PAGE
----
So, with my super simple training approach, what were the fitness gains and subsequent testing results? Well, as shown below, my FatMax improved by ~21 watts and LT1 by ~26 watts. Better yet, my LT2 (“real” FTP) also improved a little despite me not caring nor focusing on it at all, and my VO2max stayed about the same. Better yet, all markers improved while Lactate concentration stayed the same though HR was slightly higher but understandable as now I’m producing a bit more power. What’s best my fat utilization improved to 5.4 kcal/min. If I keep this rate of gains for Ironman next year, I may get my fat burning into the 6-7 kcal/min range top AGers tend to have!

So, what’s the message I want to convey?

  1. We shouldn’t just follow the traditional “a higher FTP is better” approach as having a strong FTP may not be what you need for a strong 70.3 or Ironman.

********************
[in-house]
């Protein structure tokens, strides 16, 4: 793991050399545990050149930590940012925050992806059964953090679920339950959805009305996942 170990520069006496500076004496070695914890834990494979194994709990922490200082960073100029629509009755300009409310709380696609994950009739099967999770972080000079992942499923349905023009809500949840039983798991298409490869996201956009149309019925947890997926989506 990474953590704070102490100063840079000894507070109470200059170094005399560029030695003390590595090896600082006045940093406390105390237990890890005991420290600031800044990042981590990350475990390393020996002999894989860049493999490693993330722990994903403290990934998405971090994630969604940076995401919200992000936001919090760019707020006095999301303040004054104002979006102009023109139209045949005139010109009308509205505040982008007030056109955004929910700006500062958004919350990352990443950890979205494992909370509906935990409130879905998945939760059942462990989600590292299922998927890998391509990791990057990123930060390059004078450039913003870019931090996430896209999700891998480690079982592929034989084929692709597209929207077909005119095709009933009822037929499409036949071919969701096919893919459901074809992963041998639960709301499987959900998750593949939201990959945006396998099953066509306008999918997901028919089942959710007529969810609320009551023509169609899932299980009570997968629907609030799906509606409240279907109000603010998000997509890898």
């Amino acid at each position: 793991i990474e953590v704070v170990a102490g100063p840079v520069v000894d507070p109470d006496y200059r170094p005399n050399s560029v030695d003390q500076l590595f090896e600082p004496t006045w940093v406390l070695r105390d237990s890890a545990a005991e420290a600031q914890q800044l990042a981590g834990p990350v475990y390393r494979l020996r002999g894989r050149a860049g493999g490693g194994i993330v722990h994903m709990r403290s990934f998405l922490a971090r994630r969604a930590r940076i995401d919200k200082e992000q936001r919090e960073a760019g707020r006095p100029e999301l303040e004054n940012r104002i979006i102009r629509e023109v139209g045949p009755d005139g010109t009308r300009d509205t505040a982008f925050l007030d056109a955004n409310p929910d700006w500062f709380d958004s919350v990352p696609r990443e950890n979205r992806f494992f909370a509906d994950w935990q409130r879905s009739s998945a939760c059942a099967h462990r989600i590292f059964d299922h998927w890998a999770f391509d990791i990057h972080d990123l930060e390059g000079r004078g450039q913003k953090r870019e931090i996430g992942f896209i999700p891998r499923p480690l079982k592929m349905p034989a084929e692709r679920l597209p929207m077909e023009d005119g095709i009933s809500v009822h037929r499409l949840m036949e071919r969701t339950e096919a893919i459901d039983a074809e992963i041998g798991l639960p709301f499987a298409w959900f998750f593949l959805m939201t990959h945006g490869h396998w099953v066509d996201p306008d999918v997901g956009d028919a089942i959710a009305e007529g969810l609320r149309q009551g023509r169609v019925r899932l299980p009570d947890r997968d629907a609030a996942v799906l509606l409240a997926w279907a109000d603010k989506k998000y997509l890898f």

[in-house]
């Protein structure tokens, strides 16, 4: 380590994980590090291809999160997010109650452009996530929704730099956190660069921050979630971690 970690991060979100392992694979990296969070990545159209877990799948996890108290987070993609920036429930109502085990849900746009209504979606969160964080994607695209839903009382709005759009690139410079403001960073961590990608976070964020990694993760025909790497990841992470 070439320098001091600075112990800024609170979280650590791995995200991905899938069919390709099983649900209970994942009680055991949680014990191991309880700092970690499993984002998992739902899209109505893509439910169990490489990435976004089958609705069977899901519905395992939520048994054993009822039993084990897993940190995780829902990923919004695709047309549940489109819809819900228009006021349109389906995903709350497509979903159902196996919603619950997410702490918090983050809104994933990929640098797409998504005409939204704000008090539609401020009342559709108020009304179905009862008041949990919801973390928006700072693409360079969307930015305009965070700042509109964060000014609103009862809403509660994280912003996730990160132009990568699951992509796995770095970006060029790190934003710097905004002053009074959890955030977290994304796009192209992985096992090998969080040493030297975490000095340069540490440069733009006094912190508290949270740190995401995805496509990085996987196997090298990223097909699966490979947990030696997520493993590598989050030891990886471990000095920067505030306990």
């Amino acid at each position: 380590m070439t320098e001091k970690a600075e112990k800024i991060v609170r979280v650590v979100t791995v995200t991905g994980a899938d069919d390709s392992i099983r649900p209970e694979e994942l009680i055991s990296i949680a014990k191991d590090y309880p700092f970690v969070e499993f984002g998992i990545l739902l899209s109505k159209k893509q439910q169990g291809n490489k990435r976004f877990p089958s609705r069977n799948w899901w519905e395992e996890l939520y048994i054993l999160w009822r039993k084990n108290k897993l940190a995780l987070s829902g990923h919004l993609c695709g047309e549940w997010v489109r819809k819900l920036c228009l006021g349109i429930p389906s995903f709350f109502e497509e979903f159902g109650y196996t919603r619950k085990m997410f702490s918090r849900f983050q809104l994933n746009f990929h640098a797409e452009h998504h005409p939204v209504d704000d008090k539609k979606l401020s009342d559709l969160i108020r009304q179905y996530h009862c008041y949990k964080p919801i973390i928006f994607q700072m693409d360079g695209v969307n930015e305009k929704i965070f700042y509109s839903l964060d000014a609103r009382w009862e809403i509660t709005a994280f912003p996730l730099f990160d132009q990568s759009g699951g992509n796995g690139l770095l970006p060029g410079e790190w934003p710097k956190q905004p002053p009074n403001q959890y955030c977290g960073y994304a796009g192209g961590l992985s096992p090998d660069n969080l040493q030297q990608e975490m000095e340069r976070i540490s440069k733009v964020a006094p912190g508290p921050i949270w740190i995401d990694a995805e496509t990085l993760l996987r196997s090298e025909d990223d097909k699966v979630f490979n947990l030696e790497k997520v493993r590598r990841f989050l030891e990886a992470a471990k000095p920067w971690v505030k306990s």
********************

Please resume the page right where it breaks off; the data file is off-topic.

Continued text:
2. Your FTP is guesstimated using a 20 min test will be overestimated. It's good for the ego but not for your training.

  3. FTP or Critical Power or LT2 for that matter is just ONE of various physiological markers that are very important for your training development. By only focusing on one, you may be missing a great opportunity to improve your real "weaknesses".

  4. Don’t be afraid to target your specific needs thinking you’ll “lose” your top-end power/speed. You won’t! It will most likely stay the same or it may improve it without even focusing on it.

  5. Finally, get some metabolic testing done. It's among the simplest yet more powerful ways to get a deeper insight into your physiological training needs. This will allow you to look at your fitness “engine” in detail, allow you to make better inform training decisions and achieve greater fitness gains. You can do so at a local university in the sports physiology department, with a good coach, or at the FreeSpeed Lab.

Cheers.